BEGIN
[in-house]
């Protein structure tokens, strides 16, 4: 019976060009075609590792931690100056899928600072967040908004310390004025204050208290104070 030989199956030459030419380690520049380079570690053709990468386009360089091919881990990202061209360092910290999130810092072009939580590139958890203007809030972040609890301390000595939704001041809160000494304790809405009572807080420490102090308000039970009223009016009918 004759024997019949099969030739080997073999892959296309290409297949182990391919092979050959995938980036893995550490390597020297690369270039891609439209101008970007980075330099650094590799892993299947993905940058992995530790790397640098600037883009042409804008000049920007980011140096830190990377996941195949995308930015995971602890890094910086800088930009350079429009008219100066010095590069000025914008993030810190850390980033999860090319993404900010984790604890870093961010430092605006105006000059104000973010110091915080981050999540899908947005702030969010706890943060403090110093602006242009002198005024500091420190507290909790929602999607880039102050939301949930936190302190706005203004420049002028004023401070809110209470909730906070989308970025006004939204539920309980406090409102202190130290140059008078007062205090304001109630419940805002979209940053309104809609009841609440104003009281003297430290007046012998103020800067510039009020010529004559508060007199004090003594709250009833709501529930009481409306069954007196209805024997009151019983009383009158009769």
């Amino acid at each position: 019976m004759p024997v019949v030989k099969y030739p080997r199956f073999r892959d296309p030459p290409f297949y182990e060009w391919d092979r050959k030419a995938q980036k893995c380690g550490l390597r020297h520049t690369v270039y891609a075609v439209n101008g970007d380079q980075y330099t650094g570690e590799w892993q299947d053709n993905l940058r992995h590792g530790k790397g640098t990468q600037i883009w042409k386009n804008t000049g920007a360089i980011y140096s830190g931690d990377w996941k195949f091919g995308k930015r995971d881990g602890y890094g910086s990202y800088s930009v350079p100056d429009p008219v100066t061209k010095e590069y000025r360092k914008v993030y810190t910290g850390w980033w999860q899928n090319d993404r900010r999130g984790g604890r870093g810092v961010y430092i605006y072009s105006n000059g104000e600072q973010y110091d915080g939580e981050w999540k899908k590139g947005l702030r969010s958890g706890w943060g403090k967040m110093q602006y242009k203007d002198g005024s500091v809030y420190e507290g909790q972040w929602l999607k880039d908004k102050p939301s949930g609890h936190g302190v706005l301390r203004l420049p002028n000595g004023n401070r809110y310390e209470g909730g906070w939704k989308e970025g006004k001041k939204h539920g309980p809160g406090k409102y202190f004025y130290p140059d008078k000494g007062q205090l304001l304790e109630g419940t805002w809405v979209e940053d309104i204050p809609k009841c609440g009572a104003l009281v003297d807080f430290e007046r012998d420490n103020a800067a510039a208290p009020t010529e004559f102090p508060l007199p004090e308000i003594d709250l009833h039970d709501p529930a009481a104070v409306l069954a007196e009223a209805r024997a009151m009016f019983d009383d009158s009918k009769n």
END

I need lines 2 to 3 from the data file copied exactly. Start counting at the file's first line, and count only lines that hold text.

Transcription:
């Protein structure tokens, strides 16, 4: 019976060009075609590792931690100056899928600072967040908004310390004025204050208290104070 030989199956030459030419380690520049380079570690053709990468386009360089091919881990990202061209360092910290999130810092072009939580590139958890203007809030972040609890301390000595939704001041809160000494304790809405009572807080420490102090308000039970009223009016009918 004759024997019949099969030739080997073999892959296309290409297949182990391919092979050959995938980036893995550490390597020297690369270039891609439209101008970007980075330099650094590799892993299947993905940058992995530790790397640098600037883009042409804008000049920007980011140096830190990377996941195949995308930015995971602890890094910086800088930009350079429009008219100066010095590069000025914008993030810190850390980033999860090319993404900010984790604890870093961010430092605006105006000059104000973010110091915080981050999540899908947005702030969010706890943060403090110093602006242009002198005024500091420190507290909790929602999607880039102050939301949930936190302190706005203004420049002028004023401070809110209470909730906070989308970025006004939204539920309980406090409102202190130290140059008078007062205090304001109630419940805002979209940053309104809609009841609440104003009281003297430290007046012998103020800067510039009020010529004559508060007199004090003594709250009833709501529930009481409306069954007196209805024997009151019983009383009158009769």
């Amino acid at each position: 019976m004759p024997v019949v030989k099969y030739p080997r199956f073999r892959d296309p030459p290409f297949y182990e060009w391919d092979r050959k030419a995938q980036k893995c380690g550490l390597r020297h520049t690369v270039y891609a075609v439209n101008g970007d380079q980075y330099t650094g570690e590799w892993q299947d053709n993905l940058r992995h590792g530790k790397g640098t990468q600037i883009w042409k386009n804008t000049g920007a360089i980011y140096s830190g931690d990377w996941k195949f091919g995308k930015r995971d881990g602890y890094g910086s990202y800088s930009v350079p100056d429009p008219v100066t061209k010095e590069y000025r360092k914008v993030y810190t910290g850390w980033w999860q899928n090319d993404r900010r999130g984790g604890r870093g810092v961010y430092i605006y072009s105006n000059g104000e600072q973010y110091d915080g939580e981050w999540k899908k590139g947005l702030r969010s958890g706890w943060g403090k967040m110093q602006y242009k203007d002198g005024s500091v809030y420190e507290g909790q972040w929602l999607k880039d908004k102050p939301s949930g609890h936190g302190v706005l301390r203004l420049p002028n000595g004023n401070r809110y310390e209470g909730g906070w939704k989308e970025g006004k001041k939204h539920g309980p809160g406090k409102y202190f004025y130290p140059d008078k000494g007062q205090l304001l304790e109630g419940t805002w809405v979209e940053d309104i204050p809609k009841c609440g009572a104003l009281v003297d807080f430290e007046r012998d420490n103020a800067a510039a208290p009020t010529e004559f102090p508060l007199p004090e308000i003594d709250l009833h039970d709501p529930a009481a104070v409306l069954a007196e009223a209805r024997a009151m009016f019983d009383d009158s009918k009769n």